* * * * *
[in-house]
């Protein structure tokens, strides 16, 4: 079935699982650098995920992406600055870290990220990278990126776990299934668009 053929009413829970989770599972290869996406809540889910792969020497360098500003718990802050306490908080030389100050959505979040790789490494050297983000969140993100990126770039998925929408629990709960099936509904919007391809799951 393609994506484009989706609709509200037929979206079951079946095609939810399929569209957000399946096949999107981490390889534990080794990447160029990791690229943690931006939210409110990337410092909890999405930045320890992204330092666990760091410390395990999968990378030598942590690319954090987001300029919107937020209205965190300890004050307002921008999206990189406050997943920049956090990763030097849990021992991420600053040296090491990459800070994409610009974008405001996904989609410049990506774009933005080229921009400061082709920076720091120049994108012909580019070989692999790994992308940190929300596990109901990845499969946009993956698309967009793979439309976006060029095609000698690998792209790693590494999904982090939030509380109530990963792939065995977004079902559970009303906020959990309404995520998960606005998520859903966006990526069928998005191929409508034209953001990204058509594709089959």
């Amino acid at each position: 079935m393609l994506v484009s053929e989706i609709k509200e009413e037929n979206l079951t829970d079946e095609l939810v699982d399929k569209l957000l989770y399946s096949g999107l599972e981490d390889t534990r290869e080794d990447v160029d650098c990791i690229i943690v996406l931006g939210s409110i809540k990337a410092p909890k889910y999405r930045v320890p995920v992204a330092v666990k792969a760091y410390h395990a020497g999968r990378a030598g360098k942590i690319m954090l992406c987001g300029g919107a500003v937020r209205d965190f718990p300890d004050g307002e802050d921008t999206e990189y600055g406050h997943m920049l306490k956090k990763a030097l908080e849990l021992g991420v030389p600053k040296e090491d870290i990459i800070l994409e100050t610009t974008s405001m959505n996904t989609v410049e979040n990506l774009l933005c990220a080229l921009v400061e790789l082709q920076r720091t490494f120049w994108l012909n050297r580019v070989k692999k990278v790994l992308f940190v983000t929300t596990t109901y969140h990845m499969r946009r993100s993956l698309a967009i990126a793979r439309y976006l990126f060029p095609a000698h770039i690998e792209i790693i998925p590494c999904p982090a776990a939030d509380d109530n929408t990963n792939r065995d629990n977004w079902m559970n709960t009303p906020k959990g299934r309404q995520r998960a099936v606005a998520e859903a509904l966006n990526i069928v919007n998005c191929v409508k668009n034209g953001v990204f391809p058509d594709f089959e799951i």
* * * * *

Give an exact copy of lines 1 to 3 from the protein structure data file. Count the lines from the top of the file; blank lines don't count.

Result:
[in-house]
């Protein structure tokens, strides 16, 4: 079935699982650098995920992406600055870290990220990278990126776990299934668009 053929009413829970989770599972290869996406809540889910792969020497360098500003718990802050306490908080030389100050959505979040790789490494050297983000969140993100990126770039998925929408629990709960099936509904919007391809799951 393609994506484009989706609709509200037929979206079951079946095609939810399929569209957000399946096949999107981490390889534990080794990447160029990791690229943690931006939210409110990337410092909890999405930045320890992204330092666990760091410390395990999968990378030598942590690319954090987001300029919107937020209205965190300890004050307002921008999206990189406050997943920049956090990763030097849990021992991420600053040296090491990459800070994409610009974008405001996904989609410049990506774009933005080229921009400061082709920076720091120049994108012909580019070989692999790994992308940190929300596990109901990845499969946009993956698309967009793979439309976006060029095609000698690998792209790693590494999904982090939030509380109530990963792939065995977004079902559970009303906020959990309404995520998960606005998520859903966006990526069928998005191929409508034209953001990204058509594709089959």
């Amino acid at each position: 079935m393609l994506v484009s053929e989706i609709k509200e009413e037929n979206l079951t829970d079946e095609l939810v699982d399929k569209l957000l989770y399946s096949g999107l599972e981490d390889t534990r290869e080794d990447v160029d650098c990791i690229i943690v996406l931006g939210s409110i809540k990337a410092p909890k889910y999405r930045v320890p995920v992204a330092v666990k792969a760091y410390h395990a020497g999968r990378a030598g360098k942590i690319m954090l992406c987001g300029g919107a500003v937020r209205d965190f718990p300890d004050g307002e802050d921008t999206e990189y600055g406050h997943m920049l306490k956090k990763a030097l908080e849990l021992g991420v030389p600053k040296e090491d870290i990459i800070l994409e100050t610009t974008s405001m959505n996904t989609v410049e979040n990506l774009l933005c990220a080229l921009v400061e790789l082709q920076r720091t490494f120049w994108l012909n050297r580019v070989k692999k990278v790994l992308f940190v983000t929300t596990t109901y969140h990845m499969r946009r993100s993956l698309a967009i990126a793979r439309y976006l990126f060029p095609a000698h770039i690998e792209i790693i998925p590494c999904p982090a776990a939030d509380d109530n929408t990963n792939r065995d629990n977004w079902m559970n709960t009303p906020k959990g299934r309404q995520r998960a099936v606005a998520e859903a509904l966006n990526i069928v919007n998005c191929v409508k668009n034209g953001v990204f391809p058509d594709f089959e799951i």